Life musings

Since my return to the States, dozens of people have said to me, “I wish I could do what you did.”

I usually tell them: “You can. Why don’t you?”

The answer is always the same. “I can’t leave my job” or “I don’t have the money” or “I have too many responsibilities.”

The truth is, you can skirt around nearly all of these obstacles if you really want to see the world.

Sometimes we get so sucked into the rat race that we forget who’s making decisions in our lives: we are. We take on all those responsibilities, and we can shed them if we want to.

I know what you’re thinking. “It’s not so easy. I have a mortgage payment!”

Of course it’s not easy. Dropping everything to travel requires a change of mindset, and a few sacrifices.

You’ve gotta think outside the box. Do you really need that apartment or house? You think you do, but you probably don’t. This is one of the easiest excuses to fix. Give it up or sell it, and get a new one when you come back. Maybe after you see how other people live, you’ll have a different idea of what you want anyhow.



Monday, Dec. 22
On my way home

When I started this journey, I purposely planned nothing for my return.

I left my job. I moved out of my apartment. I got rid of everything, including my beloved piano, that had the potential to tie me down. I created an entirely blank slate for myself, not knowing where I’d live, how I’d make money, what I would do with my days when I got back.

Of course, it would have been nearly impossible to secure a job ahead of time in the field of journalism, but I had another reason for avoiding that: I wanted to be free after my travels to do whatever I wanted, no roadblocks, even the kind that can give peace of mind.

I thought travel, free time and introspection might change my next step. Perhaps I’d want to stay in one of the countries I visited, take a job with a non-profit or extend my trip. Delve into something different.

Instead, it made my vision even clearer, put a spotlight on my desire to continue working as a reporter, despite a journalism job market that looks grim at best and a newspaper industry that’s even shakier than when I left.

After the many job cuts at newspapers across the country, I would venture to say it’s even a bit irresponsible of me to return to journalism, when I could stake out a better-paying job I’m sure still will be around in the next few years.

But I’m going to take that risk. I’ll look for a reporting position, either somewhere in Boston, New York City, Washington, D.C. — close to my family on the East Coast — or move back to Houston, a city I’ve craved during the last six months, and hope my editors missed me as much as I missed them.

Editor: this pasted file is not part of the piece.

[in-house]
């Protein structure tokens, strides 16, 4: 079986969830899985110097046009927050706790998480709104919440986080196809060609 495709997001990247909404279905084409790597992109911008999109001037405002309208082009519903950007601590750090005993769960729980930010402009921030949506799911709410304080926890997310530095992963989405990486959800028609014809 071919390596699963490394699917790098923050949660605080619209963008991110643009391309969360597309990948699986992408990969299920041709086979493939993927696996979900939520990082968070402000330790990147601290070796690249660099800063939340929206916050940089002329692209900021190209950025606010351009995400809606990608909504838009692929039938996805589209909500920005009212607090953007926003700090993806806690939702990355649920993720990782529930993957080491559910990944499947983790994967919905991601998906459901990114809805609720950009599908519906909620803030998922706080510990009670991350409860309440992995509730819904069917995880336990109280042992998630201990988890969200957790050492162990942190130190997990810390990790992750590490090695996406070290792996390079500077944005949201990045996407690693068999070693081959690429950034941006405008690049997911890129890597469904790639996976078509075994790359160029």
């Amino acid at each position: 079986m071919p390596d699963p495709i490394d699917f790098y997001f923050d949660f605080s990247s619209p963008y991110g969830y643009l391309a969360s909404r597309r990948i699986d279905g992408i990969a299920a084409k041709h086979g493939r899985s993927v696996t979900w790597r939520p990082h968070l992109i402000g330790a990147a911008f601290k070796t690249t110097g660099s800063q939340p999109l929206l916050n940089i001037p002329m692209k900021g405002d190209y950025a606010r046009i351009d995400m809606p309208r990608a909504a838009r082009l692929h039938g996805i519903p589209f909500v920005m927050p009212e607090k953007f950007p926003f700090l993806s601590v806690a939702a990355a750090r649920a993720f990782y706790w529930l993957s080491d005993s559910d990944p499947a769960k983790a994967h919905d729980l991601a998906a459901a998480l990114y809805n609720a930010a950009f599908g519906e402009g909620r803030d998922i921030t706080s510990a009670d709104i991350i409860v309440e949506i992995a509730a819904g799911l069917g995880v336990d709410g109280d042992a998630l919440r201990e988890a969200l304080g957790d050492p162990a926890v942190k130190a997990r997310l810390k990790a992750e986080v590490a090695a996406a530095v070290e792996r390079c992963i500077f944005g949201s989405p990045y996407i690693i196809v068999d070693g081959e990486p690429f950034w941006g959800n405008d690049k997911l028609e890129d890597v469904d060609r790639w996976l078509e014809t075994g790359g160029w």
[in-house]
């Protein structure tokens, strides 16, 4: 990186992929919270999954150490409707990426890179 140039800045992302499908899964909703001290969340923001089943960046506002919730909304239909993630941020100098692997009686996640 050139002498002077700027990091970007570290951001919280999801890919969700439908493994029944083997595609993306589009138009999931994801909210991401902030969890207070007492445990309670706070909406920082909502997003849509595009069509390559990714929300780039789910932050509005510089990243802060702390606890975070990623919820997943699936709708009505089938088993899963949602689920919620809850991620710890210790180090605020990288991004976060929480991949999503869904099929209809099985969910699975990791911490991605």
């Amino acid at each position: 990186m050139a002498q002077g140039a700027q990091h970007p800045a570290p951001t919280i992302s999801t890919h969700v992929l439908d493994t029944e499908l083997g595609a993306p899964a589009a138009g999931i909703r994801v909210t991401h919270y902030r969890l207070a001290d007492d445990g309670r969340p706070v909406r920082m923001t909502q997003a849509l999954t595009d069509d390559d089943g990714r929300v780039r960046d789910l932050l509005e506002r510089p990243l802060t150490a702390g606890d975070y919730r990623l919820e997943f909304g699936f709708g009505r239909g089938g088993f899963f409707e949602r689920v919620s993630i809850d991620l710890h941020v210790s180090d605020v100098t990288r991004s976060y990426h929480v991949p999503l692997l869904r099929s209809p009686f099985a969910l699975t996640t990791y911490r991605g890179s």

The job hunt is going to have to wait a while, though. First I plan to work on a writing project, a conglomeration of my travel experiences, tying together stories I blogged about with those that are still in my notebook, waiting to be told. (There’s more, you say? Oh, yes. Just you wait.) In my wildest dream — one I’m almost afraid to write here for fear I’ll jinx it — I’ll publish a travel memoir.

Even if that doesn’t work out, I’ve gotten out of this trip what I had hoped. I feel satisfied, learned, reinvigorated, ready to get back to the grind of the life I was lucky enough to be born into. Ready to get back home!

“Yes, we’ll dance
Dance our way through our lives.”
— Pat Green

Sunday, Dec. 21
Leaving Tana, Madagascar

Today I begin the trip home!

That’s right; I’ve caught up on the blog, so you’re reading this in real time. Today, Sunday, marks the beginning of my two-day journey back to the States.

I inched my way to Madagascar, but I’m heading home in one swoop, which makes me realize just how far away the country really is from America.

My first flight is to Johannesburg, where I’ll have an overnight layover. It’s not until Monday afternoon that I’ll board a red-eye that will take me to Washington, D.C., by way of Dakar — a 19-hour flight.

Tuesday morning I’ll arrive in D.C., hopefully just in time to catch my last flight, a short one, to Albany.

How do I feel? Excited! Very excited to see my family and friends, to spend Christmas at home, to begin the next leg of life. But I’m sad, too, that this trip has come to an end.

The last time I returned home from Africa, after a college semester in Cameroon, the luxury of life in the States hit me like a slap in the face. I was happy to return to that luxury, of course, particularly American food in all its variety, but other aspects made me feel uncomfortable.